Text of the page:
Long ago I decided running would not be my sport. I tried it. I didn't like it. Bad outfits. Too much sweat. I looked stupid. So running joined my long list of Never-Agains, with the likes of tequila, Jägermeister, Marlboro reds, gyros after midnight, and Alberto VO5.
One by one, as my friends hit the big 4-0, they started to run 5Ks, do tough mudders, and train for mini-triathlons. "Join us" they'd say. Yeah, right, sure wish I could. "It's just that I must get started on the hazelnut gelato in my fridge. Promised myself I'd finish it by tomorrow. I take deadlines seriously."
Actually I had loads of excuses:
"My boobs are way too big for running. You wouldn't understand. You barely have boobs. Is that from running? I don't want these girls to droop to my muffin top prematurely."
"Listen, you gals can run all you like, but I've got grave concerns about leaving my uterus (splat!) in the cul-de-sac. Wouldn't be neighborly. I've gotta take care of these lady parts. At some point they may get some use again."
"I know all about organ prolapse. Don't tell me it can't happen. When I'm 65, I want my butt in a hammock, not my bladder."
"Hey, I'm divorced. If I ran, I don't even know what would fall out of my vagina. It hasn't been used in a while. Who knows what's up there? Don't want an antiques roadshow."
Eventually my friends stopped bugging me, and let me gain 20 pounds of divorce-comfort-food in peace. Now if they asked me, I couldn't even run if I wanted. I don't need an excuse. I could be honest. "Hey girls, would love to run, but I'm just too fat."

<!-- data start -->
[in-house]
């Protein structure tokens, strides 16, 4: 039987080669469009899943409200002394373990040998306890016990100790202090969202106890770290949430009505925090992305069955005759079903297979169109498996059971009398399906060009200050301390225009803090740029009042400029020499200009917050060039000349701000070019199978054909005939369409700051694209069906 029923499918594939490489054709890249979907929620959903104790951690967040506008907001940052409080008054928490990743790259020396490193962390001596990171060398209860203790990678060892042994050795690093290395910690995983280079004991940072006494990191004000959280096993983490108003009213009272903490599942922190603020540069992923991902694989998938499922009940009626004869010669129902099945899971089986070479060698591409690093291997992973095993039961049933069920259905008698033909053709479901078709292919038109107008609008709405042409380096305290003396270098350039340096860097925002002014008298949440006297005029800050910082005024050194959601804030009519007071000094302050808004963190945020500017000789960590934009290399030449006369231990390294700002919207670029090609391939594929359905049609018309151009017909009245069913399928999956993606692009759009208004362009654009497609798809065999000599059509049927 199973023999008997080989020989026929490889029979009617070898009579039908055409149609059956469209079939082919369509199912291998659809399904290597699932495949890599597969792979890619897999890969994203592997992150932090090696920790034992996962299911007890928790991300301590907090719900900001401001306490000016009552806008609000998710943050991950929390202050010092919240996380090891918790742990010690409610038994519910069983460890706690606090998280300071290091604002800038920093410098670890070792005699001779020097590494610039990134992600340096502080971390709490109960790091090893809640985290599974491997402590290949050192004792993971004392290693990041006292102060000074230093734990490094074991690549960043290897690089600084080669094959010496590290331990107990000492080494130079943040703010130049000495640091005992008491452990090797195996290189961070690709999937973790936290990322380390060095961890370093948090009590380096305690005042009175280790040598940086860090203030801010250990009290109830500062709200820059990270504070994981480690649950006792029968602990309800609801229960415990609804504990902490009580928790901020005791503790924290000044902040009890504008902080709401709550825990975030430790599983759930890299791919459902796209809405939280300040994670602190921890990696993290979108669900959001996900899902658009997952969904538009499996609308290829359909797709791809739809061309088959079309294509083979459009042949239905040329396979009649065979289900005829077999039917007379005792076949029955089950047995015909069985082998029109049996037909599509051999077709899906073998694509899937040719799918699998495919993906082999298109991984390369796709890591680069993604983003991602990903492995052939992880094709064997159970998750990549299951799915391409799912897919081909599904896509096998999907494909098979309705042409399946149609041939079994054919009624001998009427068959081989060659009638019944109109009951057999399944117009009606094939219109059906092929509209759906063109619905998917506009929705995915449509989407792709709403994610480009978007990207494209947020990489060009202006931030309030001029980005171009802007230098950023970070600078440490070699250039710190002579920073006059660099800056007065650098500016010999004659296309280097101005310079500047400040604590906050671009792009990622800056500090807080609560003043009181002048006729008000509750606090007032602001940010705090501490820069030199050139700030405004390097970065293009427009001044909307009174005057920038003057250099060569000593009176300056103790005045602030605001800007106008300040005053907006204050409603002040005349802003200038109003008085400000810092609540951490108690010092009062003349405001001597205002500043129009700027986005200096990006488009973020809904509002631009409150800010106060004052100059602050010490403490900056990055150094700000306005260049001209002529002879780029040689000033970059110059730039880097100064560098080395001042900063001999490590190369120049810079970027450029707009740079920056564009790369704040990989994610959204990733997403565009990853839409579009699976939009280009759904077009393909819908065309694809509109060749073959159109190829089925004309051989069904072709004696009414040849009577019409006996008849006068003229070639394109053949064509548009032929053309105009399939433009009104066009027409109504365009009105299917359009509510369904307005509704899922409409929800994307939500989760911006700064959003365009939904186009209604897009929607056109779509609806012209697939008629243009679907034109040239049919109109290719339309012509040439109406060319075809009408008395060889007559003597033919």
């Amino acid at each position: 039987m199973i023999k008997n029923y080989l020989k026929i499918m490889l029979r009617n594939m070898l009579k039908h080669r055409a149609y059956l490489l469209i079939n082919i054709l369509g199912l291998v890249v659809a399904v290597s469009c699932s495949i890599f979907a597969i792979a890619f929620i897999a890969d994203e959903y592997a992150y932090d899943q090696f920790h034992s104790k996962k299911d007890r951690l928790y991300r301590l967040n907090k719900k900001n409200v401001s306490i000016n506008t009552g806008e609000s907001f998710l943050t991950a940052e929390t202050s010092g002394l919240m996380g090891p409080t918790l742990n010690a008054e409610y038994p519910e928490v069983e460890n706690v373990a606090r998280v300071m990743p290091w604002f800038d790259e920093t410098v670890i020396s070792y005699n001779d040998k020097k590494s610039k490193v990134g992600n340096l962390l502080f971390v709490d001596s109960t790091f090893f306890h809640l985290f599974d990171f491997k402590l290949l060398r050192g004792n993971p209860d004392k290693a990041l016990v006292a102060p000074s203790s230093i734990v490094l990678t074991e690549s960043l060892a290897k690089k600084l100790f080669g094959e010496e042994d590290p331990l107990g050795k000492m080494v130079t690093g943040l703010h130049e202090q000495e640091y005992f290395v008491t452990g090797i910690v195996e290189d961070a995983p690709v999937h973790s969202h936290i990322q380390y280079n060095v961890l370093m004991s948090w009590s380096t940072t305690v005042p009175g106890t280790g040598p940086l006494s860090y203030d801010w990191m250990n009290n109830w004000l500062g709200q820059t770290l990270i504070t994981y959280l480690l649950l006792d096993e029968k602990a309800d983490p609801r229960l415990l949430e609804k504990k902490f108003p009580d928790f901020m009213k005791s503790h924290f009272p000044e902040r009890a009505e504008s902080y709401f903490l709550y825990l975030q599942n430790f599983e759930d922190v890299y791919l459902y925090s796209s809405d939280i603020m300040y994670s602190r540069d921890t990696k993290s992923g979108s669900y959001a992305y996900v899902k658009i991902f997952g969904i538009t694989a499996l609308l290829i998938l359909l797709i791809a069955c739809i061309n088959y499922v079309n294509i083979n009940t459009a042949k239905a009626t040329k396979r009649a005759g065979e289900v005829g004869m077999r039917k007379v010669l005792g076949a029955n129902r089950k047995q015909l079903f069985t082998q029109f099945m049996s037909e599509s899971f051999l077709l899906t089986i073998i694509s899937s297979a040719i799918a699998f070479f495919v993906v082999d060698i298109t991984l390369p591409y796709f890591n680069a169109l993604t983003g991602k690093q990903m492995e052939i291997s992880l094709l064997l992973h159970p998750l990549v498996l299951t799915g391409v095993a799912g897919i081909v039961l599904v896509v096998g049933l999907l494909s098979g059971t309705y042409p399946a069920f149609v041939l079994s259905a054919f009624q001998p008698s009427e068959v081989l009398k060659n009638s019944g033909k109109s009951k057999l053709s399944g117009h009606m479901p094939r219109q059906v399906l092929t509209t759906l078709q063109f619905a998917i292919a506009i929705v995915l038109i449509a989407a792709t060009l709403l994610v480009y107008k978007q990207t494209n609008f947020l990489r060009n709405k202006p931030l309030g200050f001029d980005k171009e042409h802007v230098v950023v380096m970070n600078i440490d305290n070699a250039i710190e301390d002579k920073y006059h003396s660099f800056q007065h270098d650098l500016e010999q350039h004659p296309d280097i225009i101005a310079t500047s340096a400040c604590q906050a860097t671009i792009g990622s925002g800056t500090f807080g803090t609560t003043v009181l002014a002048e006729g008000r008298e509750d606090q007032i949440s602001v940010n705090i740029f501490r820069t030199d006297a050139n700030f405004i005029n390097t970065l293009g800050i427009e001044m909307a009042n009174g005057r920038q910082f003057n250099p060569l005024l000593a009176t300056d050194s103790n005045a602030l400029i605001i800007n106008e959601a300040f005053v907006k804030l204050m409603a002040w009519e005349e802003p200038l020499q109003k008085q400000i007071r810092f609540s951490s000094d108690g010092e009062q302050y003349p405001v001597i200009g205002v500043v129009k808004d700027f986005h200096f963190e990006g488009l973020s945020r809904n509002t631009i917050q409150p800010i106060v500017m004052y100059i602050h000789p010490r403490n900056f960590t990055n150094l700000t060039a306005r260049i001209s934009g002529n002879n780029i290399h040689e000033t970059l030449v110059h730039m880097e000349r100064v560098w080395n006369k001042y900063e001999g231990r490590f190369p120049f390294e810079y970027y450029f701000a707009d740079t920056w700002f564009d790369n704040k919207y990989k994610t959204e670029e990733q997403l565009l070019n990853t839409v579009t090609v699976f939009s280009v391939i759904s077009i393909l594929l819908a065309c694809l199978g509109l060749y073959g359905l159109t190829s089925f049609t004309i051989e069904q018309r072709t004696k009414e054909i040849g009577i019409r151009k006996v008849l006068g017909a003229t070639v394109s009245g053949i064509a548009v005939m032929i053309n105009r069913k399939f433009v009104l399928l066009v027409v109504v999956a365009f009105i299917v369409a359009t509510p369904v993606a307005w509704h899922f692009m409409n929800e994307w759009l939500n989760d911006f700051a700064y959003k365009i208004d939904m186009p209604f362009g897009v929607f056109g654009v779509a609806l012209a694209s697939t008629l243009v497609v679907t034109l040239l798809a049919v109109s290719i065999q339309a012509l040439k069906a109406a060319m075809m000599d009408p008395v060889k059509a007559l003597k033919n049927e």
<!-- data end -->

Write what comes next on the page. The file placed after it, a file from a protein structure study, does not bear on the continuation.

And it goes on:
But over the last two years, I've watched a good friend lose over 100 pounds through diet and exercise. She ran a lot. Still does. So as I looked over my spring wardrobe and remembered none of it even fit last year, I decided it was time for shopping change. Inspired by my friend, I invited her to lunch (she: salad, me: not). She insisted that running hadn't caused anything embarrassing to fall out of her vagina in public. And since I like to eat, she convinced me to give running another try.
A week later, I was "outfitted." I had the shoes, the tights, the bra, the headband. I was set. And then Thursday passed... and I didn't run. And then Friday... And of course, the weekend is never a good time to start anything new.
Monday was THE day. I put on my gear and I ran. I felt empowered from having the courage to take those steps. Try something new. Risk looking stupid. Risk feeling old. But in all aspects, the run energized me. My bra, with its nine hook and eye closures, was so damn tight, my boobs didn't even bob. My tights, like sausage casings, secured my ass and lady parts. All bodily fluids and organs stayed put. I left no trail of urine. My nipples didn't chafe. I survived. I was safe. I ran. I felt alive.
And then I turned on the radio.
I heard news of the explosions at the finish line of the Boston Marathon. I was stunned at the irony. I began my running journey on the same day many others were forced to end theirs. Deaths. Amputations. Brain injuries. Burns. Who would ever think they'd get blown up and lose a leg going out for a run? Such evil acts can't even be anticipated, because good people don't have the capacity to imagine such horror.
I'll never be a marathon runner, but I thank God I have the mere opportunity to chafe my nipples and leave a trail of urine through my subdivision.